REVIEW: Her Fixer Upper by Emily Kerr
Unable to afford their own homes, two friends decide to buy a renovation house together as a project. What could possibly go wrong…?
Freya dreams of owning her own home.
Charlie is struggling to get a mortgage.
When the two old friends bump into each other on a night out, Charlie jokes that buying together would solve all their problems. He doesn’t expect Freya to say yes, let alone yes to a less-than-perfect fixer upper.
Nobody said rennovating their dream home would be easy, but will Charlie and Freya fall out of love with the house, or in love with each other…
TW – Freya has to deal with her drunken male landlord who comes into her room one night. As much as she’d like to shrink from doing anything, Freya and her bestie Leila bring the police in on the situation.
Dear Ms. Kerr,
I love the cover for the book as Freya is a dungaree wearing redhead with glasses. This book certainly covers a lot of current issues and trends mixing the lack of available intro housing with all the renovation/do-it-yourself shows on TV. From my local housing market, I know it’s hard for Gen Zs to break into home ownership and I’ve heard the plight is similar in the UK so our heroine’s plan to go 50:50 with her childhood bestie so that they can finally afford to buy a home makes sense. But of course, the only thing remotely within their combined price range is an old cottage in need of serious repairs and renovation.
Freya is a rule maker while Charlie is an easy going soul. She’s a bit uptight about sticking to the color-coded schedule she’s drawn up to go with The Rules that she listed to cover every eventuality of their joint ownership. Charlie’s a more “laid back, let’s also have some fun time off to keep ourselves sane, it will eventually get done” type of person. But they’re also former best friends who just lost track of each other over the years rather than due to any falling out. Once they hook up again, it’s like old times. Or is it? After all the major rule that Freya added to The Rules is for them to Not Get Involved. They have a joint mortgage at stake!
The set up of the story might sound wacky but it makes sense to me. Freya and Charlie are trying to get their feet on the property rung near Harrogate in Yorkshire which has eye watering real estate prices. Freya also has to listen her boss disparage her generation about avocado toast and fancy coffees. After Freya announces her plan to Charlie, he tells her he knows the perfect place – perfect being a word that doesn’t jump into Freya’s mind when she sees it. But he’s correct. The old cottage needs a lot of work and the hideous decorating choices (“prison chic meets 70s horror show”) made by previous owners, along with the current owner just wanting to shift the property, works to their advantage when Freya and Charlie make their offer.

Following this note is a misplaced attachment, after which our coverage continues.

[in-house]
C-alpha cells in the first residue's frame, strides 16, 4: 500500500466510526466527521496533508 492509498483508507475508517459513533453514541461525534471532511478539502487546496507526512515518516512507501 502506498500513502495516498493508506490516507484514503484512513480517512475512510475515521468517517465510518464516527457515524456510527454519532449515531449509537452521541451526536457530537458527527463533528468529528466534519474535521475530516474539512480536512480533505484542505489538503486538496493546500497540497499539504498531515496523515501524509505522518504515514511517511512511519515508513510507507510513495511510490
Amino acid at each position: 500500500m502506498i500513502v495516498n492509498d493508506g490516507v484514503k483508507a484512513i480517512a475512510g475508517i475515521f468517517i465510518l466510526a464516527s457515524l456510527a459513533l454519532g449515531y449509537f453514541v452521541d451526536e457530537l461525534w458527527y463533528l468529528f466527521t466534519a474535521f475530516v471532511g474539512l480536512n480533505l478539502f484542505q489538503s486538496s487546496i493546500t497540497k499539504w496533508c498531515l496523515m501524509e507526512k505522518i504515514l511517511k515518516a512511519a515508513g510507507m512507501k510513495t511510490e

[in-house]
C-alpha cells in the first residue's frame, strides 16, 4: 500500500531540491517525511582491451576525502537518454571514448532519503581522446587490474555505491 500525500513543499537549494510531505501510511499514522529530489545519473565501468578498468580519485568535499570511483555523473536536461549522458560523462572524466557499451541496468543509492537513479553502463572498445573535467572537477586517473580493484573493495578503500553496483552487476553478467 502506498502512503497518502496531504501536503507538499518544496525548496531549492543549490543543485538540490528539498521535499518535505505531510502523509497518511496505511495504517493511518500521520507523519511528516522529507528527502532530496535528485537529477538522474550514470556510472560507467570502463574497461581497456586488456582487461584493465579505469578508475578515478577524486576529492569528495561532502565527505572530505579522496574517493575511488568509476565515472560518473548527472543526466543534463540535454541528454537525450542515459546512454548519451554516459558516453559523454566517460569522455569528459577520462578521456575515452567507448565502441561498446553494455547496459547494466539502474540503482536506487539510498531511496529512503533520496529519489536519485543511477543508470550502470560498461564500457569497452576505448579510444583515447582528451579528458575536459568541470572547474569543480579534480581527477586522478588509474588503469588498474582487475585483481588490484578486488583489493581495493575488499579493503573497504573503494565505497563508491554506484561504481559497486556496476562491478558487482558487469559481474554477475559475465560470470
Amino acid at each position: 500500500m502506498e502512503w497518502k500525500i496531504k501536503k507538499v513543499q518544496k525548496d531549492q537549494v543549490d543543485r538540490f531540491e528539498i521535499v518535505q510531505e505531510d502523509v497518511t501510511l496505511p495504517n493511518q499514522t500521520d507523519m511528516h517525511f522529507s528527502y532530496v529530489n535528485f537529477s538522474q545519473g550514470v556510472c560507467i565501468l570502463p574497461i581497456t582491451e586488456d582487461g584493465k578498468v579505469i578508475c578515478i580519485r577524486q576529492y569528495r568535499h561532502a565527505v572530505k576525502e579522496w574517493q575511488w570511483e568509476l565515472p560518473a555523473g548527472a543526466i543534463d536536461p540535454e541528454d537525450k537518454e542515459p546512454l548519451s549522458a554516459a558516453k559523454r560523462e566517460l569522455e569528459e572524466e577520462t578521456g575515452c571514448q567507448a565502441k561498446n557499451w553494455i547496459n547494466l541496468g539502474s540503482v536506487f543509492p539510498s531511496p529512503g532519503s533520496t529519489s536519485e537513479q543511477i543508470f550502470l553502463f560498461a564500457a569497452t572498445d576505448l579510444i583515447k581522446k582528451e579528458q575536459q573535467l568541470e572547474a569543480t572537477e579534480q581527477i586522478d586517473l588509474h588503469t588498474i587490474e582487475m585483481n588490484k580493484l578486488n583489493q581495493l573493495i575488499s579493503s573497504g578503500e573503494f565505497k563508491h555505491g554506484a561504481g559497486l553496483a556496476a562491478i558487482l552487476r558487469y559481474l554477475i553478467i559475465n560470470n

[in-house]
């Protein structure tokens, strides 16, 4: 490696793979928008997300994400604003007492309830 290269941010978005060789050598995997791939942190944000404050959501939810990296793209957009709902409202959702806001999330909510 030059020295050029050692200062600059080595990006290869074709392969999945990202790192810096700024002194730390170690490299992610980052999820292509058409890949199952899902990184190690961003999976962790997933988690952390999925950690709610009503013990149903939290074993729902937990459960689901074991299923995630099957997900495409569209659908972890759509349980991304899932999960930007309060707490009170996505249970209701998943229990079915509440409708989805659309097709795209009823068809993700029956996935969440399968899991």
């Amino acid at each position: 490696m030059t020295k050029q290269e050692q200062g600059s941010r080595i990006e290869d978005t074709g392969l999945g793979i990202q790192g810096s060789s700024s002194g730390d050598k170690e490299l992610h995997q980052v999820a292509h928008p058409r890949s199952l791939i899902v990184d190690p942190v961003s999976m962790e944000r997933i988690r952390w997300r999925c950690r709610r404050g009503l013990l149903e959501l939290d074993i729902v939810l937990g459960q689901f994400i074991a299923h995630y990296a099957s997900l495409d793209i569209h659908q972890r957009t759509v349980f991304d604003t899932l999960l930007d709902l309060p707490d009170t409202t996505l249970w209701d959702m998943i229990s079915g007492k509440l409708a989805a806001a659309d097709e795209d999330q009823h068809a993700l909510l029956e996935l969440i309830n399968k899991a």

Ah but then comes all the actual ripping up and tearing out plus the expensive estimates to replace the rotten window frames, fix the chimney, and get the wiring redone. When contractors suck at their teeth and shake their heads when working up cost estimates, you know it’s not going to be good. Working hard, too, Charlie and Freya slowly begin bringing the old place back to life. There is a lot of detail in these parts but then that’s what the book’s relationship will be built on. So far, so good.
I ended up liking Charlie a bit more than Freya which is a shame as it’s only Freya’s POV we get. Freya is a rigid rule abider, after all. Despite all the things in The Rules about communication, Freya is terrible at it. She makes assumptions, guesses at other things, issues orders, and due to her own (acknowledged) lack of confidence she resorts to the old adage that a good offence is the best defense. Poor Charlie gives and gives and puts up with Freya snapping at him and stomping around when she’s upset or worried about the house or afraid he’s dating someone else.
This is pretty much their relationship until near the end of the book. At one point Freya thinks about their relationship and how they balance each other but on the whole, she’s getting the better bargain in Charlie than he is from her, IMO. I will give her this – she does do a bit of self-reflection and realizes her faults. Her beloved Grandpa (who is a dear [and reads the library’s collection of large print Mills and Boon which has him seeing sexual tension everywhere], along with Freya’s parents and Charlie’s parents) might announce he’s happy the two have finally figured things out but I sure hope Freya can loosen up a bit and work on her prickliness because Charlie deserves better. B-/C+
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